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Dublin, OH, United States

Amarchinta H.K.,Wright State University | Grandhi R.V.,Wright State University | Clauer A.H.,LSP Technologies, Inc. | Langer K.,U.S. Air force | Stargel D.S.,U.S. Air force
Journal of Materials Processing Technology | Year: 2010

Laser peening (LP) is a surface enhancement technique that induces compressive residual stresses in the surface regions of metallic components to increase fatigue life. Simulation of the LP process is a complex task due to the intensity of the pressure loading (order of GPa) in a very short time period (in nanoseconds). A finite element technique is used to predict the residual stresses induced by the LP process. During the LP process, strain rates could reach as high as 10 6 s -1, which is very high compared to conventional strain rates. A reliable material model is needed to determine the dynamic response of a material. In this work, an optimization-based approach is developed to obtain the material model constants when there is very little or no experimental data of material behavior available. The approach is presented by comparing the residual stress prediction from simulation with available experimental results for Ti-6Al-4V material. To demonstrate the consistency of the approach, LP experiments have been performed at LSP Technologies on Inconel ®718 with different laser power densities, and the residual stress results are compared with the simulation. The Johnson-Cook, the Zerilli-Armstrong, and the Khan-Huang-Liang material models are used during the simulation procedure. The performance of each model is assessed by comparing the residual stress results between simulation and experiments. © 2010 Elsevier B.V. All rights reserved. Source

Agency: Department of Defense | Branch: Defense Advanced Research Projects Agency | Program: SBIR | Phase: Phase II | Award Amount: 1.00M | Year: 2014

Aerospace manufacturers are using composite structures in aircraft and they are the future of aviation. Composites reduce weight and maintenance costs. Today, many composite structures are joined together with fasteners. However to meet future design r

The invention relates to a method and apparatus for improving properties of a solid material by providing shockwaves there through. Laser shock processing is used to provide the shockwaves. The method includes applying a liquid energy-absorbing overlay, which is resistant to erosion and dissolution by the transparent water overlay and which is resistant to drying to a portion of the surface of the solid material and then applying a transparent overlay to the coated portion of the solid material. A pulse of coherent laser energy is directed to the coated portion of the solid material to create a shockwave. Advantageously, at least a portion of the unspent energy-absorbing overlay can be reused in situ at a further laser treatment location and/or recovered for later use.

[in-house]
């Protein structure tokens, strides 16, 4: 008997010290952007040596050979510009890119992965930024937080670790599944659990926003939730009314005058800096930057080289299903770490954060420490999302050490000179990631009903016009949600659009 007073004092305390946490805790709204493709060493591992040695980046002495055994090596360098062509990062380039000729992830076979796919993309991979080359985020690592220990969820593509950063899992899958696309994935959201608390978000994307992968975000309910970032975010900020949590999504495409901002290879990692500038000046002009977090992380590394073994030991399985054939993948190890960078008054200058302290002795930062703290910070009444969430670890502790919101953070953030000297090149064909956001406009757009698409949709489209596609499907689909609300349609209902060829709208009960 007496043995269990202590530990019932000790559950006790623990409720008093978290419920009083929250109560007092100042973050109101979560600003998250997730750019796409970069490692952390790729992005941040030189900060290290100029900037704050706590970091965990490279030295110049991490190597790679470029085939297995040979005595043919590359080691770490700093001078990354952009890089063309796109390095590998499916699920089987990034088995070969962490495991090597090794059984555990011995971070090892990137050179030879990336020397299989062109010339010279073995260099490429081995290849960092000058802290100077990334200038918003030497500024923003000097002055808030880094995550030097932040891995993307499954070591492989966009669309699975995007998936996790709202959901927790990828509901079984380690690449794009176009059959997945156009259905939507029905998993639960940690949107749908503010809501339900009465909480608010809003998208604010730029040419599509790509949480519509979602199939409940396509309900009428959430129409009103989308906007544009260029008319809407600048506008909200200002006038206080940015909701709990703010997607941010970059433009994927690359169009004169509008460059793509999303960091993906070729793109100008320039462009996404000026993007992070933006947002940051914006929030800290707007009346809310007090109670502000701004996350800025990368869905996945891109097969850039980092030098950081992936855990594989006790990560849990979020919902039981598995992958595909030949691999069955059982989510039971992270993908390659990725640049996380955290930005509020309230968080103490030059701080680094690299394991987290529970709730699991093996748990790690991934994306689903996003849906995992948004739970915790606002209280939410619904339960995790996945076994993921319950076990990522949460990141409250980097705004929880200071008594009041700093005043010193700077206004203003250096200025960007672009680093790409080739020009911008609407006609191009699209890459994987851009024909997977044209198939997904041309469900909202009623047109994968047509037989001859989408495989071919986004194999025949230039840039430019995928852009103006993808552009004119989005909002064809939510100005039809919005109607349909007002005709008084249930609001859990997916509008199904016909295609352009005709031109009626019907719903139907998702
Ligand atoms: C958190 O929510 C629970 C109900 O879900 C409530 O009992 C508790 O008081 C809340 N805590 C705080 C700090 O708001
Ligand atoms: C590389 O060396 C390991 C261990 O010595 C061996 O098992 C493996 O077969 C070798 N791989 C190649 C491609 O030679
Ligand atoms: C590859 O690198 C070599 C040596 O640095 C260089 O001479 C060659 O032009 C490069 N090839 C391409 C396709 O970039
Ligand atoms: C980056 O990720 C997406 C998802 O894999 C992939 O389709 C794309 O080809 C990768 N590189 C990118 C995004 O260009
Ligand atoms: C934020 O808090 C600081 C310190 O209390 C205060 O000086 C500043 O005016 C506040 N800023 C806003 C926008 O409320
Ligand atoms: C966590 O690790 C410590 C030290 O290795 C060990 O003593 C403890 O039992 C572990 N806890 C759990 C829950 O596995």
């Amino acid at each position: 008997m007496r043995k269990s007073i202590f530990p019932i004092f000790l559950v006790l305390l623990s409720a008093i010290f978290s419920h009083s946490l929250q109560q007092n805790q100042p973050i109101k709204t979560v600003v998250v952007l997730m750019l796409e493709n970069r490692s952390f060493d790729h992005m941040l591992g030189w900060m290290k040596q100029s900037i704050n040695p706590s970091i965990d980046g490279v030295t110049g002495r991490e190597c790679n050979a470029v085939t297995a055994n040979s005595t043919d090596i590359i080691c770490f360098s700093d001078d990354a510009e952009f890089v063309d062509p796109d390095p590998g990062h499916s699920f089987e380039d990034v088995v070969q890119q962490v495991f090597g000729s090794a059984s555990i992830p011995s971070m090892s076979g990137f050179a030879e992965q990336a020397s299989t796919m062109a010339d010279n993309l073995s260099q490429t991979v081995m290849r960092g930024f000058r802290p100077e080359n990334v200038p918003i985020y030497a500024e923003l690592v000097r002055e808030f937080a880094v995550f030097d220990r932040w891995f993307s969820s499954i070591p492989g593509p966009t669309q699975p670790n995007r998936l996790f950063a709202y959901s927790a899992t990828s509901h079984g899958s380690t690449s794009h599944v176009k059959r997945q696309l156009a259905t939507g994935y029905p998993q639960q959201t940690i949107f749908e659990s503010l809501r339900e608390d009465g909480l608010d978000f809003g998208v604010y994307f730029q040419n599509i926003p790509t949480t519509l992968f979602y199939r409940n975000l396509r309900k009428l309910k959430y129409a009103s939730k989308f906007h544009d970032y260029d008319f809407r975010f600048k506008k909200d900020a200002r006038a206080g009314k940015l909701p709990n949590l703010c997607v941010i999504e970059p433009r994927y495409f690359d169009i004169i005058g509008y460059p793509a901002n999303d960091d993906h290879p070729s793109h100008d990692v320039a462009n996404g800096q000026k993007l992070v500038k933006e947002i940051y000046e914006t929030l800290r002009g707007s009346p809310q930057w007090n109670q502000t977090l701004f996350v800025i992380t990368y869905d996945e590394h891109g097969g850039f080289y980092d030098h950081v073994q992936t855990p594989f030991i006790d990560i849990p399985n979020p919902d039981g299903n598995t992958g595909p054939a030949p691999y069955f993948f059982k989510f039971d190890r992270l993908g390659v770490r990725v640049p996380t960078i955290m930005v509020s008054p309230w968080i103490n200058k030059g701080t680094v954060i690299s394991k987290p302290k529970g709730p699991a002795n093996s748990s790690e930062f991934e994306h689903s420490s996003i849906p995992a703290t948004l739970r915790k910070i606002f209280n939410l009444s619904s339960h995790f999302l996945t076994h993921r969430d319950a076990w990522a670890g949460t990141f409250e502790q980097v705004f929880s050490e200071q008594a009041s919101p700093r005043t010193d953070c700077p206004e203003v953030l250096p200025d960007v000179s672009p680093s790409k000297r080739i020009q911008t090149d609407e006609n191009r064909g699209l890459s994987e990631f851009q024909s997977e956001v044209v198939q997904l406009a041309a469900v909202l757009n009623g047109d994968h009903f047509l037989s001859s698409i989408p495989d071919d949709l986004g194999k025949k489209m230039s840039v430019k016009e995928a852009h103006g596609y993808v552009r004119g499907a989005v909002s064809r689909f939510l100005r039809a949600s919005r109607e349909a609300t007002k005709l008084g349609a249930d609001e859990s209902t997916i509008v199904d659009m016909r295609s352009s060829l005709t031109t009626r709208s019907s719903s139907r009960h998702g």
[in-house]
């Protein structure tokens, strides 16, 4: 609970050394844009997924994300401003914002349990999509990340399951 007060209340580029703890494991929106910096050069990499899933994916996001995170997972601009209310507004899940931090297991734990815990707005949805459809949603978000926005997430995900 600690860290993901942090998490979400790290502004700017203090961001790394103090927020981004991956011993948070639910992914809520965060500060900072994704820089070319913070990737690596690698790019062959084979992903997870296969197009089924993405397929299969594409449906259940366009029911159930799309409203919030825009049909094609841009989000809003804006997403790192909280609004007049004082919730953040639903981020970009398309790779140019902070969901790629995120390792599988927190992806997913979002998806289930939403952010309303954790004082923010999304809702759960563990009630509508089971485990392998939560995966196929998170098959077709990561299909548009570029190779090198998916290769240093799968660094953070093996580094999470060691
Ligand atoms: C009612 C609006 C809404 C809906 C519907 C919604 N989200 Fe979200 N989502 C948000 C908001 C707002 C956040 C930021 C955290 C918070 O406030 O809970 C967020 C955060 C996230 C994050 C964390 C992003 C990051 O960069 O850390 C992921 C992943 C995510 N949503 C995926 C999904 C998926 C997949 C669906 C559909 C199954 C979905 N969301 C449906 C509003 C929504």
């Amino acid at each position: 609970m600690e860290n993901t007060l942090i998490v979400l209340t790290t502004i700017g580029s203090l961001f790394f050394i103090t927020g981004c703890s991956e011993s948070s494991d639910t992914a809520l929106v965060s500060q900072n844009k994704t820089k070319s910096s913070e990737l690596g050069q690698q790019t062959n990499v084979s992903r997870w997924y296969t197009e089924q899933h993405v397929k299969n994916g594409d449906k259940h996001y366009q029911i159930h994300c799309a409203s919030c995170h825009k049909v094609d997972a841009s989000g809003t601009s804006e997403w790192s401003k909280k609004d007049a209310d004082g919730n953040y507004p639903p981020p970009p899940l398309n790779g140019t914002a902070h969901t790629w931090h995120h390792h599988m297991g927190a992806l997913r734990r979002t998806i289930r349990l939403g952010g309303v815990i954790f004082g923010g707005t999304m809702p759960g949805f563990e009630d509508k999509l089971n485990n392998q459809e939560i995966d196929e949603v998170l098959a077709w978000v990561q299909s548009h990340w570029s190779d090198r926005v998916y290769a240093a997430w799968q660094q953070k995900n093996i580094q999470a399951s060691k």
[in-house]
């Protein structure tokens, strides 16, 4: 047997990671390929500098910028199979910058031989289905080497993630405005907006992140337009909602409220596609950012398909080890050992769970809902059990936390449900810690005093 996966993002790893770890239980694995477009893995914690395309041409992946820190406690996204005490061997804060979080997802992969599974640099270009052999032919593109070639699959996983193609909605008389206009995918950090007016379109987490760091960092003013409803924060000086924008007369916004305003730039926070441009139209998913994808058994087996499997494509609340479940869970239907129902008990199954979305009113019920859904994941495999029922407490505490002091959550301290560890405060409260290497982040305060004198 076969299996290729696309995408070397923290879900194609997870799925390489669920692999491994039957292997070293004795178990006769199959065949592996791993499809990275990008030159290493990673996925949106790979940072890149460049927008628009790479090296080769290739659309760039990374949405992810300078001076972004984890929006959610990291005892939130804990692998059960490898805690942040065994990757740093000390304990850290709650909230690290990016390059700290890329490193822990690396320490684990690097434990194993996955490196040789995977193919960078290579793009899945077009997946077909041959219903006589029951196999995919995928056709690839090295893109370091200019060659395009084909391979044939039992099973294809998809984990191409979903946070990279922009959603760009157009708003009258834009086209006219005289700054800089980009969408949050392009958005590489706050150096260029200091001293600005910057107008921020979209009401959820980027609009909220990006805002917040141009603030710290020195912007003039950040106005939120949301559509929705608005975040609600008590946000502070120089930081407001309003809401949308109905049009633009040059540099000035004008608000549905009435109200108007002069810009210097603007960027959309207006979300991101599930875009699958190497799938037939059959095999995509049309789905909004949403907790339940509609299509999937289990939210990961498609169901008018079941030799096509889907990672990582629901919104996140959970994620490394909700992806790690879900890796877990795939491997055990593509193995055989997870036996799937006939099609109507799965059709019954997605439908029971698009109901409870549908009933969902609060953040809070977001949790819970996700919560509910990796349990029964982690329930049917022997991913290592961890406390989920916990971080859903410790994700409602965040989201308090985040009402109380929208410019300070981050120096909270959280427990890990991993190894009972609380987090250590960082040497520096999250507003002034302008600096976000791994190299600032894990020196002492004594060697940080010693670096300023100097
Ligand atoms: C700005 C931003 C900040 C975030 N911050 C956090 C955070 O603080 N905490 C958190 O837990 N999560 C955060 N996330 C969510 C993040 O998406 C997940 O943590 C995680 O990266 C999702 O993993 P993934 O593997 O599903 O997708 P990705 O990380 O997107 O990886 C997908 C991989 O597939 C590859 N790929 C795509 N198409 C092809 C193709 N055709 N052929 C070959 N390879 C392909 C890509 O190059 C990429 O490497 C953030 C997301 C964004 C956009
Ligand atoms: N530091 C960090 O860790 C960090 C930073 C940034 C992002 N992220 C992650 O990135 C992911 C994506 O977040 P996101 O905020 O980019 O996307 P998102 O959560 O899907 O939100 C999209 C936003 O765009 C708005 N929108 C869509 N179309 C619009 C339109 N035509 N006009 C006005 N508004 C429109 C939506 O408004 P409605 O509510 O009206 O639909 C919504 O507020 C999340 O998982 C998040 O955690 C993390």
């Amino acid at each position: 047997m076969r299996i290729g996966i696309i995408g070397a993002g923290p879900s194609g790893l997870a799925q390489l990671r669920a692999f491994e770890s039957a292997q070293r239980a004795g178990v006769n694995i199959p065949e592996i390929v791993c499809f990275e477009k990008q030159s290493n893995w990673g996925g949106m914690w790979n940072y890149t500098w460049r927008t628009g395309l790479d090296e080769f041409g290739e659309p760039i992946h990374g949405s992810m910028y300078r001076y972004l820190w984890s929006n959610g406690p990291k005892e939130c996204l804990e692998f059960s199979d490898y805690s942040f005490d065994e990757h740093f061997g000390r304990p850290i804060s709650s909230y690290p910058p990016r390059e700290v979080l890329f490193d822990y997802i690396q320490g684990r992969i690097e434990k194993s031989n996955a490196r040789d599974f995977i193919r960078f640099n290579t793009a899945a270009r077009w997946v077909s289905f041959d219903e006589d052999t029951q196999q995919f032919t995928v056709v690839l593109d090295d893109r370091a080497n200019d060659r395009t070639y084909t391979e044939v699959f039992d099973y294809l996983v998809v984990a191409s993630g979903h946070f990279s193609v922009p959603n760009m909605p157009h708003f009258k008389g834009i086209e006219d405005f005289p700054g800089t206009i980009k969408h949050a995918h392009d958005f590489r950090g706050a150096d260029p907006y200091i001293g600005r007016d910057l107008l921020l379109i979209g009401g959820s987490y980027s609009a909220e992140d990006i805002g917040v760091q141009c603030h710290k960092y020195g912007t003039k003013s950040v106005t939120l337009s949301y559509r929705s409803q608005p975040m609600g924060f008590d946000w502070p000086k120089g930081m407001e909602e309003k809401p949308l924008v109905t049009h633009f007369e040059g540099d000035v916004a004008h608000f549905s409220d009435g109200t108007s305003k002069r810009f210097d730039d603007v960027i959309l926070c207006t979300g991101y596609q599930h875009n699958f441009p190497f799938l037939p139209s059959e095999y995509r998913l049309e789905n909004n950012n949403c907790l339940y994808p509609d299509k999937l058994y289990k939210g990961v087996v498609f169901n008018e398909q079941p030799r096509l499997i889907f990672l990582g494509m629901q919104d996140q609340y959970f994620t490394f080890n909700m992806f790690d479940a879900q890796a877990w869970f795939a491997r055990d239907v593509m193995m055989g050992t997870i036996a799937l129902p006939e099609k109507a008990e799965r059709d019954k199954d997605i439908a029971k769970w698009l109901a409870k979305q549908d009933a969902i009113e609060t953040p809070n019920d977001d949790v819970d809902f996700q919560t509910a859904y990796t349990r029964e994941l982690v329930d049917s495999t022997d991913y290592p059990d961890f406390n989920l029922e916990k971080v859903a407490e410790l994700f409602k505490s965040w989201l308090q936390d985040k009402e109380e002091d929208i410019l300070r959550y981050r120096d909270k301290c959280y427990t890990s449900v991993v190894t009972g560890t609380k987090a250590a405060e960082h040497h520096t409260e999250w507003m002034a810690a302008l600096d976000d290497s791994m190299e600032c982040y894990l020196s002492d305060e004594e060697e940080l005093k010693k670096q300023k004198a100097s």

Agency: Department of Defense | Branch: Air Force | Program: SBIR | Phase: Phase II | Award Amount: 750.00K | Year: 2008

Since the inception of laser peening, improved nondestructive test methods and sensors have been sought to ensure that laser peening produces the desired magnitude and depth profile of residual compressive stress in the part being treated. There are no reliable nondestructive evaluation (NDE) techniques generally applicable to any surface enhancement process to monitor residual stress, so it is important to have real-time process controls and monitors in place for these processes. Laser beam diagnostic sensors are used typically to verify that the correct laser pulse energy, temporal pulse width, and fluence spatial profile are delivered to the part for each laser spot applied. Test coupons, such as Almen strips, may be processed on a sampling basis, which provide a semi-quantitative measure of the effectiveness of laser peening. However, these techniques do not provide information measured from physical phenomena directly in the part during laser peening. Incorporating real-time process sensors, which monitor the laser beam interaction or the stress wave generated in the part on a spot-by-spot basis, will greatly reduce the probability of nonconforming process conditions. The real-time quality control system to be developed in this program will enable immediate corrective actions during processing, when needed.

Agency: Department of Defense | Branch: Army | Program: SBIR | Phase: Phase II | Award Amount: 1.33M | Year: 2008

The U.S. Army is evaluating laser peening technology in support of major helicopter programs, including the AH-64 Apache, UH-60 Black Hawk, and CH-47 Chinook fleets. The Army has a critical need to boost the engine horsepower for these helicopters, especially when operating in high altitude theaters such as Iraq and Afghanistan. Laser peening offers a method of increasing the fatigue performance and damage tolerance of these components without increasing the size or the weight of the propulsion system. Laser shock peening has been demonstrated to significantly increase the fatigue life of metallic components by the introduction of deep compressive residual stresses. The U.S. Army utilizes numerous fatigue-critical components, which potentially could be improved by laser peening. The overall objective of the work proposed in this SBIR II program is to develop, optimize, and demonstrate laser peening technology specifically for rotorcraft materials and components, such as carburized steels for gear applications. The results from the Phase I program and the LSPT’s subsequent work with bend fatigue tests and component tests indicate that a very significant benefit from laser peening can be achieved when laser peening gears, and is driving the extension of this work to advanced rotorcraft gear steels.

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